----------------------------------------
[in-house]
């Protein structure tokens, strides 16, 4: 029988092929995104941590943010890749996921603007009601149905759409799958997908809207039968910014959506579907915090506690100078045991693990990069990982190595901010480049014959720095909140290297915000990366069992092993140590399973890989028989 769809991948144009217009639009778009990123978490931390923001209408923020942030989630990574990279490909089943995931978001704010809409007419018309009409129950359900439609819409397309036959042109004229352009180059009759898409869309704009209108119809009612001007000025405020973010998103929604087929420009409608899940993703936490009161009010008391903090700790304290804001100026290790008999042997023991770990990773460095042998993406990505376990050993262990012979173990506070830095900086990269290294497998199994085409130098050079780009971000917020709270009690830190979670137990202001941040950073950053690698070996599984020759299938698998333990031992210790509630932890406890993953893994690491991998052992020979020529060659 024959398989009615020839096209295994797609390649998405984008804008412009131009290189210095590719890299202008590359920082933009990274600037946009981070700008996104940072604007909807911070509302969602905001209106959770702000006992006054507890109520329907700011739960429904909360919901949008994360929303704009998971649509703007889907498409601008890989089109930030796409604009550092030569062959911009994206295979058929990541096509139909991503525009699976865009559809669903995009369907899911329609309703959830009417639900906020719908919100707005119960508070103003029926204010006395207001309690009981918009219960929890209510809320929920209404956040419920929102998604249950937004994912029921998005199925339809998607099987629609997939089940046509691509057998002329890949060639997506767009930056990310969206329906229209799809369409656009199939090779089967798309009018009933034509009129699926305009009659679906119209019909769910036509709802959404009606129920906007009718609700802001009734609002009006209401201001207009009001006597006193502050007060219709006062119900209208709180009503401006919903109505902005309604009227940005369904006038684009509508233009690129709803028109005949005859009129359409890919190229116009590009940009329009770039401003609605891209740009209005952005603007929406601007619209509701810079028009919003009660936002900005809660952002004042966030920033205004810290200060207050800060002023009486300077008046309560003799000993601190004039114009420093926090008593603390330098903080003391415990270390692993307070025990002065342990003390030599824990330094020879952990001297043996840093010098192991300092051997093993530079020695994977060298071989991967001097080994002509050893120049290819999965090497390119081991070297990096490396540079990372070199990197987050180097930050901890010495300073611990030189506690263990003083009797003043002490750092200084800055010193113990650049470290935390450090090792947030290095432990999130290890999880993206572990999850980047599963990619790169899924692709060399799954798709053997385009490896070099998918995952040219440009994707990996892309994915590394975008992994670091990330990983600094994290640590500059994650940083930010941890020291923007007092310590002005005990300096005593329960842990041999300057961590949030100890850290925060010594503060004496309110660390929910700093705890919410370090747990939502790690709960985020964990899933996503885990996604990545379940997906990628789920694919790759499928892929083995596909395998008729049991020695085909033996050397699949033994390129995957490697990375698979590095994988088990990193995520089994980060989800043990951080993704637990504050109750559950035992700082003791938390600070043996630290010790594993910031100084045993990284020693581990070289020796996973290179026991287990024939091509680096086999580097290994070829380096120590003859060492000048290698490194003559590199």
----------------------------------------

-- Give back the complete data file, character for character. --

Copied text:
[in-house]
């Protein structure tokens, strides 16, 4: 029988092929995104941590943010890749996921603007009601149905759409799958997908809207039968910014959506579907915090506690100078045991693990990069990982190595901010480049014959720095909140290297915000990366069992092993140590399973890989028989 769809991948144009217009639009778009990123978490931390923001209408923020942030989630990574990279490909089943995931978001704010809409007419018309009409129950359900439609819409397309036959042109004229352009180059009759898409869309704009209108119809009612001007000025405020973010998103929604087929420009409608899940993703936490009161009010008391903090700790304290804001100026290790008999042997023991770990990773460095042998993406990505376990050993262990012979173990506070830095900086990269290294497998199994085409130098050079780009971000917020709270009690830190979670137990202001941040950073950053690698070996599984020759299938698998333990031992210790509630932890406890993953893994690491991998052992020979020529060659 024959398989009615020839096209295994797609390649998405984008804008412009131009290189210095590719890299202008590359920082933009990274600037946009981070700008996104940072604007909807911070509302969602905001209106959770702000006992006054507890109520329907700011739960429904909360919901949008994360929303704009998971649509703007889907498409601008890989089109930030796409604009550092030569062959911009994206295979058929990541096509139909991503525009699976865009559809669903995009369907899911329609309703959830009417639900906020719908919100707005119960508070103003029926204010006395207001309690009981918009219960929890209510809320929920209404956040419920929102998604249950937004994912029921998005199925339809998607099987629609997939089940046509691509057998002329890949060639997506767009930056990310969206329906229209799809369409656009199939090779089967798309009018009933034509009129699926305009009659679906119209019909769910036509709802959404009606129920906007009718609700802001009734609002009006209401201001207009009001006597006193502050007060219709006062119900209208709180009503401006919903109505902005309604009227940005369904006038684009509508233009690129709803028109005949005859009129359409890919190229116009590009940009329009770039401003609605891209740009209005952005603007929406601007619209509701810079028009919003009660936002900005809660952002004042966030920033205004810290200060207050800060002023009486300077008046309560003799000993601190004039114009420093926090008593603390330098903080003391415990270390692993307070025990002065342990003390030599824990330094020879952990001297043996840093010098192991300092051997093993530079020695994977060298071989991967001097080994002509050893120049290819999965090497390119081991070297990096490396540079990372070199990197987050180097930050901890010495300073611990030189506690263990003083009797003043002490750092200084800055010193113990650049470290935390450090090792947030290095432990999130290890999880993206572990999850980047599963990619790169899924692709060399799954798709053997385009490896070099998918995952040219440009994707990996892309994915590394975008992994670091990330990983600094994290640590500059994650940083930010941890020291923007007092310590002005005990300096005593329960842990041999300057961590949030100890850290925060010594503060004496309110660390929910700093705890919410370090747990939502790690709960985020964990899933996503885990996604990545379940997906990628789920694919790759499928892929083995596909395998008729049991020695085909033996050397699949033994390129995957490697990375698979590095994988088990990193995520089994980060989800043990951080993704637990504050109750559950035992700082003791938390600070043996630290010790594993910031100084045993990284020693581990070289020796996973290179026991287990024939091509680096086999580097290994070829380096120590003859060492000048290698490194003559590199």